I kept buying and patterns began to emerge -- genres I really liked vs. the ones I thought I should like, musicians and labels that I gravitated toward, and so on. The discographies of my favorite artists filled in with exception to the hard-to-find rarities. The internet came along and solved that problem, provided I was willing to lay out top dollar for a Beatles “butcher” cover or a Public Image Metal Box.

My collection grew until it took over a room in my house. Down the length of one wall are six-foot-high CD racks. The opposite wall holds shelves packed with vinyl. The tapes live a Harry Potter existence in a cupboard beneath the stairs.

Occasionally I pull out a tape for a photo op, like my cassette promo of Mother Love Bone’s Shine or the tattered remains of the Tears for Fears The Hurting tape that got me through my “I feel things” adolescence.

I’d like to move the whole show to my upstairs office, but I can’t due to the weight. That many records weigh 28,347 pounds, according to figures that I just made up. The heavy shelves would eventually take a short cut back to their home on the concrete slab of my ground floor.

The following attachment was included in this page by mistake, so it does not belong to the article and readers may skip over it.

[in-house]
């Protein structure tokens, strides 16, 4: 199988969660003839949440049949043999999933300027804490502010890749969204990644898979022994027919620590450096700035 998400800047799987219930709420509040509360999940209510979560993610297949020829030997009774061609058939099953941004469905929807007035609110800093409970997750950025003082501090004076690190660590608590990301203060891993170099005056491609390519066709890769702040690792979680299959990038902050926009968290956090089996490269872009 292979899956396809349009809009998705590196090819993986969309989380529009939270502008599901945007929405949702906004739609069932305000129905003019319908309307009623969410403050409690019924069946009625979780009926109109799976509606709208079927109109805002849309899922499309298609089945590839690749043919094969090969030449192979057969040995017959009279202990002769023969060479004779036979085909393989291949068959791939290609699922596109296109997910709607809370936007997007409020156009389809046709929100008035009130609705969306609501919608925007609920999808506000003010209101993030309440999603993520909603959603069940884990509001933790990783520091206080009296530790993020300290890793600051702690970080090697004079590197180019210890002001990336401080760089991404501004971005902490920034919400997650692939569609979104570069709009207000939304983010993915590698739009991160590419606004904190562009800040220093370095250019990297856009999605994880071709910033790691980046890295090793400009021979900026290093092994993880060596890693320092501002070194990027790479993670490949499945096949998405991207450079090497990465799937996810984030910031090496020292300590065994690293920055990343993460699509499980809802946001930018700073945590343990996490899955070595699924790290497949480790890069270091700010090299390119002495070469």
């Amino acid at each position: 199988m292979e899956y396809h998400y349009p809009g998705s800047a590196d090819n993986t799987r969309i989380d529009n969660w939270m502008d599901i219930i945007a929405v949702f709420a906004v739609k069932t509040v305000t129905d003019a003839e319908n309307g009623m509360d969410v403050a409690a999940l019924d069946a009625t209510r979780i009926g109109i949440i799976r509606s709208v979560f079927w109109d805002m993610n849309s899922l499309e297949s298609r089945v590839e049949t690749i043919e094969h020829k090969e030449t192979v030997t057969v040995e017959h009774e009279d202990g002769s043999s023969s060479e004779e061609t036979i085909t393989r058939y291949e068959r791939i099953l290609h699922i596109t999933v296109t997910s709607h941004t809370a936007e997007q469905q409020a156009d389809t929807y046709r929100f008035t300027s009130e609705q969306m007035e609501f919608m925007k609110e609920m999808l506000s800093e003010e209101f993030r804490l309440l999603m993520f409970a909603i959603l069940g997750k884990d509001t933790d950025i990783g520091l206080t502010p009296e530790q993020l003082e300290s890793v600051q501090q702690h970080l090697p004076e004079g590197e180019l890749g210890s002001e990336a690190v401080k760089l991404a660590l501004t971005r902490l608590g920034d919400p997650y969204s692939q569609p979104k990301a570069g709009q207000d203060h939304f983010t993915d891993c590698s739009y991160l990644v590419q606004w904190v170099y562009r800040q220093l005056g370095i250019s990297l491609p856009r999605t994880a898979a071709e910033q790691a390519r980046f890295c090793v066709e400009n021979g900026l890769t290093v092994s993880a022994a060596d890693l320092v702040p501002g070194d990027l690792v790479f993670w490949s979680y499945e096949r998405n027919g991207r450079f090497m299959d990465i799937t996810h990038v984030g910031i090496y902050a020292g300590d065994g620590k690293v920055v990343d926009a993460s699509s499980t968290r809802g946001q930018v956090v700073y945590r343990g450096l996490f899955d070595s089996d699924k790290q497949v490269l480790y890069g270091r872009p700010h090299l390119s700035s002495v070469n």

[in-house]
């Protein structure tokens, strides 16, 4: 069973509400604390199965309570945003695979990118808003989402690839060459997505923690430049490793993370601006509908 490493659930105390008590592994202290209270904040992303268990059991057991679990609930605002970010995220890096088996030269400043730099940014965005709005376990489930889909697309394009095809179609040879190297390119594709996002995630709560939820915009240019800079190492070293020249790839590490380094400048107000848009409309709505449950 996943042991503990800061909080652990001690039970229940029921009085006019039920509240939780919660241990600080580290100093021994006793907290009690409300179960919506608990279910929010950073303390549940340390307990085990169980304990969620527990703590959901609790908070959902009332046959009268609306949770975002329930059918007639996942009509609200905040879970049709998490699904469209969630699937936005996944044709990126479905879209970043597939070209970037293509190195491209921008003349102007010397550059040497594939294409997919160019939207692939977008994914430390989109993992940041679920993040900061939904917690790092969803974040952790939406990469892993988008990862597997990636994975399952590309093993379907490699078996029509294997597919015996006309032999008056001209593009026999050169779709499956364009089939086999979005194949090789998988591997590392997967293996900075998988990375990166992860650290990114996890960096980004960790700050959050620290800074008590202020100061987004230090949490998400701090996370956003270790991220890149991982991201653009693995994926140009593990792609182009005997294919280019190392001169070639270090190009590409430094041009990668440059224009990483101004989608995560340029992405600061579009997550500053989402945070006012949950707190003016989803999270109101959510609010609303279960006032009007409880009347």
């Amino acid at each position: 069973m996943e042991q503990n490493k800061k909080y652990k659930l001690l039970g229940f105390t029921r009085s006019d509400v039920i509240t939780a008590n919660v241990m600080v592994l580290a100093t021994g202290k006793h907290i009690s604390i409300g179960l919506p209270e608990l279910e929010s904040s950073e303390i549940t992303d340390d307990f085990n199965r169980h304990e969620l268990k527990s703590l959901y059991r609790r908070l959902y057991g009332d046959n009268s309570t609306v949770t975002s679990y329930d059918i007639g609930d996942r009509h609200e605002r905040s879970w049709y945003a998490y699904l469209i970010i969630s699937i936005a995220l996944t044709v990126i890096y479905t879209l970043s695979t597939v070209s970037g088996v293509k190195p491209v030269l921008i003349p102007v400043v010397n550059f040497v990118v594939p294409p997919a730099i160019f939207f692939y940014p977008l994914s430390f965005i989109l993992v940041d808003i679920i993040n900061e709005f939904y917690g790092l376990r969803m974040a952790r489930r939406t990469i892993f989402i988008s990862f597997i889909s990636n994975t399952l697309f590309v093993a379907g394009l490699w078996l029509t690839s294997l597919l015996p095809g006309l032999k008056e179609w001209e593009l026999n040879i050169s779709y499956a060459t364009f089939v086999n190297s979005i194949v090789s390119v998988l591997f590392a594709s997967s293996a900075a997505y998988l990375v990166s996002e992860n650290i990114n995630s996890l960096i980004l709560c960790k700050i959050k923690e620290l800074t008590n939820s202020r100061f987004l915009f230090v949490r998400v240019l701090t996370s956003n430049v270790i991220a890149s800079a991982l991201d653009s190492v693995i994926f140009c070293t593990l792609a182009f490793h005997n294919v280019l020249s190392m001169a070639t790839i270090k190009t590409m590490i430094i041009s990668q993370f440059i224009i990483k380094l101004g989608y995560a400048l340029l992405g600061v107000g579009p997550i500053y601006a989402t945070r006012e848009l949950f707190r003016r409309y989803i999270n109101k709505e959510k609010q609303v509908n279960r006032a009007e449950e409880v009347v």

The blinds and heavy curtains remain closed in my music library so that the cardboard album sleeves and plastic jewel boxes aren’t damaged by the ultraviolet light. I’d like to shut the vents and not waste money heating and cooling the room, but temperature swings aren’t good for records. Each album is shrouded in a plastic sleeve, the singles stored in purpose-built boxes.

My house has become 'The Stacks of Amontillado.'

When I have the time, I digitize my out-of-print vinyl, but there’s so much of it at this point that the task feels Sisyphean. And yet, every Saturday I make the rounds of my local record stores and add more bricks to the wall of music that slowly entombs me. My house has become The Stacks of Amontillado.

Sometimes I imagine moving; after all, it’s bound to happen eventually. Even the thought of it throws me into panic sweats – the effort required to box the whole shebang up, the cost of movers, the expensive therapy required to stop saying “shebang.”